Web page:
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Tax Bill Exceeds $3.5 Million; Some Street Lights May Go Out

December 16, 2012
Al Molnar , The Intelligencer / Wheeling News-Register

More than $3 million in taxes has been poured into the economy of Belmont County this year by the Rockies Express Pipeline (REX) that crosses through the southwestern corner of the county on its 1,663-mile route from Colorado to the Ohio River at Clarington in Monroe County.

Three school districts in the county are the major recipients in the amount of tax money received from the pipeline, which took three years to construct and was completed in late 2009.

According to figures obtained from Belmont County Auditor Andrew Sutak, the three school districts received a combined total of $2,455,351; three townships got $296,548 and the county general fund and four county agencies a combined, $820,847. That adds up to a grand total of $3,572,747 in taxes paid by REX this year.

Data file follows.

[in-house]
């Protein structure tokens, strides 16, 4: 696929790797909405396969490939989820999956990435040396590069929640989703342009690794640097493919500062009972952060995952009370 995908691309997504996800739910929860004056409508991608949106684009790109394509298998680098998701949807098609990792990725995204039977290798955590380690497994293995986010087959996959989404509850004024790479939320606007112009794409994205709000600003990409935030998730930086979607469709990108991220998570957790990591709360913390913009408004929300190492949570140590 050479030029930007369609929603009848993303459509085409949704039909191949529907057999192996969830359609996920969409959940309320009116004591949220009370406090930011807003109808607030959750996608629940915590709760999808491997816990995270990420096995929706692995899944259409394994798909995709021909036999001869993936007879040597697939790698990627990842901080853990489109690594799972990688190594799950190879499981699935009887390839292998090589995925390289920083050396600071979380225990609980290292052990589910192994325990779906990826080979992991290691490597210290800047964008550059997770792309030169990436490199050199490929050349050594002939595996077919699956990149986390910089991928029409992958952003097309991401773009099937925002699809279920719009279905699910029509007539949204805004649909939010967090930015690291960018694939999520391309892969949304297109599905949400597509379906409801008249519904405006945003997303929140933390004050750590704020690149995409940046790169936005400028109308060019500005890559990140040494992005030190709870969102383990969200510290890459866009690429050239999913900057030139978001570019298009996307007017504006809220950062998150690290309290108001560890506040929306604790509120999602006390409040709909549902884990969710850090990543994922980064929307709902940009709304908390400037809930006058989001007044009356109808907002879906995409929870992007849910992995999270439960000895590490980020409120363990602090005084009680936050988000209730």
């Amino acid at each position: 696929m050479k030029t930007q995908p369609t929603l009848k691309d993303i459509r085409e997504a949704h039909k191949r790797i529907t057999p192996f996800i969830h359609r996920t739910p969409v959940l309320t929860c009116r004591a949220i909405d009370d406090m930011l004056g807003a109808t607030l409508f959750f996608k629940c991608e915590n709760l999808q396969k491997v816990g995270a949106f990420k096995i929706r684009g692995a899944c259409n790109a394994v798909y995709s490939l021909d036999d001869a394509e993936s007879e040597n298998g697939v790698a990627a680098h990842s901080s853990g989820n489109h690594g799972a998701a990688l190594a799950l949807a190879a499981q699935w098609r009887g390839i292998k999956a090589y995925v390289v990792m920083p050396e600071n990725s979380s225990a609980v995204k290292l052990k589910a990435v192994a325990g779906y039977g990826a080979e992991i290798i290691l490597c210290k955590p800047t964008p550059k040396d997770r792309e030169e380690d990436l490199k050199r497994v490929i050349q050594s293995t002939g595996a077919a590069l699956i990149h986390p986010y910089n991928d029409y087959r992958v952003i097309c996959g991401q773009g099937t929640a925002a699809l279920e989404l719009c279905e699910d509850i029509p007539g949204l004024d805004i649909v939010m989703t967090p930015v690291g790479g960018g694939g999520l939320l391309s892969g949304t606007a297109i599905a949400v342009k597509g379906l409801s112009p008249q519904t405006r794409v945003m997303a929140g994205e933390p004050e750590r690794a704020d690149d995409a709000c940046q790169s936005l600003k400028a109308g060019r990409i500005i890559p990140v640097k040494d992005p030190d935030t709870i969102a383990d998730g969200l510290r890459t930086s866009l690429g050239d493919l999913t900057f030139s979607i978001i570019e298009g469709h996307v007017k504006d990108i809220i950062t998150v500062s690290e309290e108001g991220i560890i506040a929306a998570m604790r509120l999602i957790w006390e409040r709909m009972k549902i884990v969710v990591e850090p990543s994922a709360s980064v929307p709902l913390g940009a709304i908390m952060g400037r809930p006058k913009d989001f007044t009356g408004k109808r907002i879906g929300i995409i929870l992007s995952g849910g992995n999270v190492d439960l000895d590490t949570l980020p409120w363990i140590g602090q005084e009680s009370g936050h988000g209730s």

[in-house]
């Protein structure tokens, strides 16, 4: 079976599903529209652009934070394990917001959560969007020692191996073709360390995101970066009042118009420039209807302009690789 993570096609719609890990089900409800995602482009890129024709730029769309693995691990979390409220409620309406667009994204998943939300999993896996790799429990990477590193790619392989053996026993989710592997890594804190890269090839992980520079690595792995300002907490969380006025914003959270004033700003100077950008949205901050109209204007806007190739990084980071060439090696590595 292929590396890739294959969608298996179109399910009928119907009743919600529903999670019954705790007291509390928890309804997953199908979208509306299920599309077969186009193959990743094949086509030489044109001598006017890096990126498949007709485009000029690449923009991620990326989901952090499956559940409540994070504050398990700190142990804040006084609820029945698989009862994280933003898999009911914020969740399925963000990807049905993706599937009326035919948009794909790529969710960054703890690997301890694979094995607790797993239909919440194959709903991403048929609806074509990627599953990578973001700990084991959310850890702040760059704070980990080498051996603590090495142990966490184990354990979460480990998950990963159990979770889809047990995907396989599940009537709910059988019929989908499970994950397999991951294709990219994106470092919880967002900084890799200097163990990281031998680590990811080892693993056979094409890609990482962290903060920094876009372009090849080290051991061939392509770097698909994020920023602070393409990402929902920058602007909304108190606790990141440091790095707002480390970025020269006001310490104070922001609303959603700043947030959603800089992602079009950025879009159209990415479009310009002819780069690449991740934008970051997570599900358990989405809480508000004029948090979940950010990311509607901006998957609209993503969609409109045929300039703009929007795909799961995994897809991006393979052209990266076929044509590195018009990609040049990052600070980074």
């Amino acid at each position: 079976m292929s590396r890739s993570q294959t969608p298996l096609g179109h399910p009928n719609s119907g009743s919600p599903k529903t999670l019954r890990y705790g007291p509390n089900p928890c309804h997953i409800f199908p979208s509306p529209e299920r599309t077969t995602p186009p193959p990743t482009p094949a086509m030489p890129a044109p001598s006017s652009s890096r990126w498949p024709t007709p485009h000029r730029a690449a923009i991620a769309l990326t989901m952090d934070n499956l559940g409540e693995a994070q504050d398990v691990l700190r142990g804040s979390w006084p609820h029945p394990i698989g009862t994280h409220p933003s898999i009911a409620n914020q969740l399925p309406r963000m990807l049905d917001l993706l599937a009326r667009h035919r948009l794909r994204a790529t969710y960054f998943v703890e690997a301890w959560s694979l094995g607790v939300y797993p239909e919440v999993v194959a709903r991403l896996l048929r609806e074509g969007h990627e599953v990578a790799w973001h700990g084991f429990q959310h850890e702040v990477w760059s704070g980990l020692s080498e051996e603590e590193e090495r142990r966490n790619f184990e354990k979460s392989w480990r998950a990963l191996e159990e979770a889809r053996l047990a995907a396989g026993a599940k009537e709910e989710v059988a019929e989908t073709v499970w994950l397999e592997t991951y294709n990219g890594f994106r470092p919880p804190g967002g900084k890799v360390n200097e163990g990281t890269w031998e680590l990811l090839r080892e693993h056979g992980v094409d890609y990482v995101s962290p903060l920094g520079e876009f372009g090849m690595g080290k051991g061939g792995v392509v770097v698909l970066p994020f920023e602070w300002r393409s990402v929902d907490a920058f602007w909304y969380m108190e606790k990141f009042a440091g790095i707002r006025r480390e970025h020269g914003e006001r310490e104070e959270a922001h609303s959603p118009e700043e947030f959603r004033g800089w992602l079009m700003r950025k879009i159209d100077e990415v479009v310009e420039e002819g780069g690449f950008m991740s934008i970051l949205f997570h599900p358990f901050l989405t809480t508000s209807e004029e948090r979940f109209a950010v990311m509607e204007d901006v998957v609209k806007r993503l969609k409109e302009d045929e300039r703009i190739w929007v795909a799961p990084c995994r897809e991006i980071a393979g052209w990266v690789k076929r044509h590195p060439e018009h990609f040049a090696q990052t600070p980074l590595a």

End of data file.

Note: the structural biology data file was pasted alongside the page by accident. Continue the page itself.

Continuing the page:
Barnesville School District received $1,254,882; the Switzerland of Ohio School District's share was $1,148,591 and the Belmont-Harrison Joint Vocation School received $41,877 for an overall total $2,455,551 for the schools.

Of the $296,548 received by the three townships, Somerset's share was $141,181; Wayne, $109,721 and Washington, $45,644.

Belmont County's general fund ranked third among the five county agencies that shared in the funds. The general fund was enriched by $127,564, while the development disabilities agency received $388,238 and senior citizens services $166,388. Ranking behind the general fun in the amount of money received were the child welfare agency with $55,462 and the mental health agency with $83,194.

Sutak said the amount of money received by the various groups depended upon the total millage in effect in those entities.

When public officials are forced into a financial squeeze by dwindling funds caused by financial cuts from the state and voters failing to approve tax levies to provide the money needed for the bare necessities for operating a governmental unit, then drastic actions must be taken.

And that is what is being planned for the Pease Township area. Keeping the street lights on at night in the unincorporated areas of the township is a financial responsibility of the Pease Township trustees.